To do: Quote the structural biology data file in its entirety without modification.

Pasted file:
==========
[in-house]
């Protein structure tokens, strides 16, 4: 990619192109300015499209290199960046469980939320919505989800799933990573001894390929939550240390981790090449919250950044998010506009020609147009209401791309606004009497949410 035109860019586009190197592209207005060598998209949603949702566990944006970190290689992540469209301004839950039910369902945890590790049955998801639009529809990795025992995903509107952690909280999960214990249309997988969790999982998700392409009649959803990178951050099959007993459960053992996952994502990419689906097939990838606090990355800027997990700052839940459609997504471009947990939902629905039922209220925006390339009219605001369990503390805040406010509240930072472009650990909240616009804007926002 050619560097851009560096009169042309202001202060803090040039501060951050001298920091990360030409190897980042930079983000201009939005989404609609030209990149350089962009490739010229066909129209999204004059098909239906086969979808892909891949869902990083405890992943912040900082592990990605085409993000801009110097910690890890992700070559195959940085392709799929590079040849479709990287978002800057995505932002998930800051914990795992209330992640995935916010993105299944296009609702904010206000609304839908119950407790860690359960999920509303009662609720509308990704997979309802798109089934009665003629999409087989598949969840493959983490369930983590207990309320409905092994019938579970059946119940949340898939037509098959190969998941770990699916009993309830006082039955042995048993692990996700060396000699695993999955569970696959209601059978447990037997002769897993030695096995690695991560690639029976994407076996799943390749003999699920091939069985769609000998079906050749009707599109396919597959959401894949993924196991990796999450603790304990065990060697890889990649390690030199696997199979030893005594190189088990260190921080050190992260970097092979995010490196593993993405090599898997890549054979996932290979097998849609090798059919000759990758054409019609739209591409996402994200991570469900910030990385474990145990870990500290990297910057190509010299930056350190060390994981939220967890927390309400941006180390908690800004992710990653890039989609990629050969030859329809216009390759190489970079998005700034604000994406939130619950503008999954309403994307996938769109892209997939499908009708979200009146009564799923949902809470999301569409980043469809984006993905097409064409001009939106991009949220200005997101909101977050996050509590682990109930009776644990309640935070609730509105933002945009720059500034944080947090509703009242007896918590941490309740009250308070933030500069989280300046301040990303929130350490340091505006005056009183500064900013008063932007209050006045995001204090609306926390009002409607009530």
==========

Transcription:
[in-house]
């Protein structure tokens, strides 16, 4: 990619192109300015499209290199960046469980939320919505989800799933990573001894390929939550240390981790090449919250950044998010506009020609147009209401791309606004009497949410 035109860019586009190197592209207005060598998209949603949702566990944006970190290689992540469209301004839950039910369902945890590790049955998801639009529809990795025992995903509107952690909280999960214990249309997988969790999982998700392409009649959803990178951050099959007993459960053992996952994502990419689906097939990838606090990355800027997990700052839940459609997504471009947990939902629905039922209220925006390339009219605001369990503390805040406010509240930072472009650990909240616009804007926002 050619560097851009560096009169042309202001202060803090040039501060951050001298920091990360030409190897980042930079983000201009939005989404609609030209990149350089962009490739010229066909129209999204004059098909239906086969979808892909891949869902990083405890992943912040900082592990990605085409993000801009110097910690890890992700070559195959940085392709799929590079040849479709990287978002800057995505932002998930800051914990795992209330992640995935916010993105299944296009609702904010206000609304839908119950407790860690359960999920509303009662609720509308990704997979309802798109089934009665003629999409087989598949969840493959983490369930983590207990309320409905092994019938579970059946119940949340898939037509098959190969998941770990699916009993309830006082039955042995048993692990996700060396000699695993999955569970696959209601059978447990037997002769897993030695096995690695991560690639029976994407076996799943390749003999699920091939069985769609000998079906050749009707599109396919597959959401894949993924196991990796999450603790304990065990060697890889990649390690030199696997199979030893005594190189088990260190921080050190992260970097092979995010490196593993993405090599898997890549054979996932290979097998849609090798059919000759990758054409019609739209591409996402994200991570469900910030990385474990145990870990500290990297910057190509010299930056350190060390994981939220967890927390309400941006180390908690800004992710990653890039989609990629050969030859329809216009390759190489970079998005700034604000994406939130619950503008999954309403994307996938769109892209997939499908009708979200009146009564799923949902809470999301569409980043469809984006993905097409064409001009939106991009949220200005997101909101977050996050509590682990109930009776644990309640935070609730509105933002945009720059500034944080947090509703009242007896918590941490309740009250308070933030500069989280300046301040990303929130350490340091505006005056009183500064900013008063932007209050006045995001204090609306926390009002409607009530």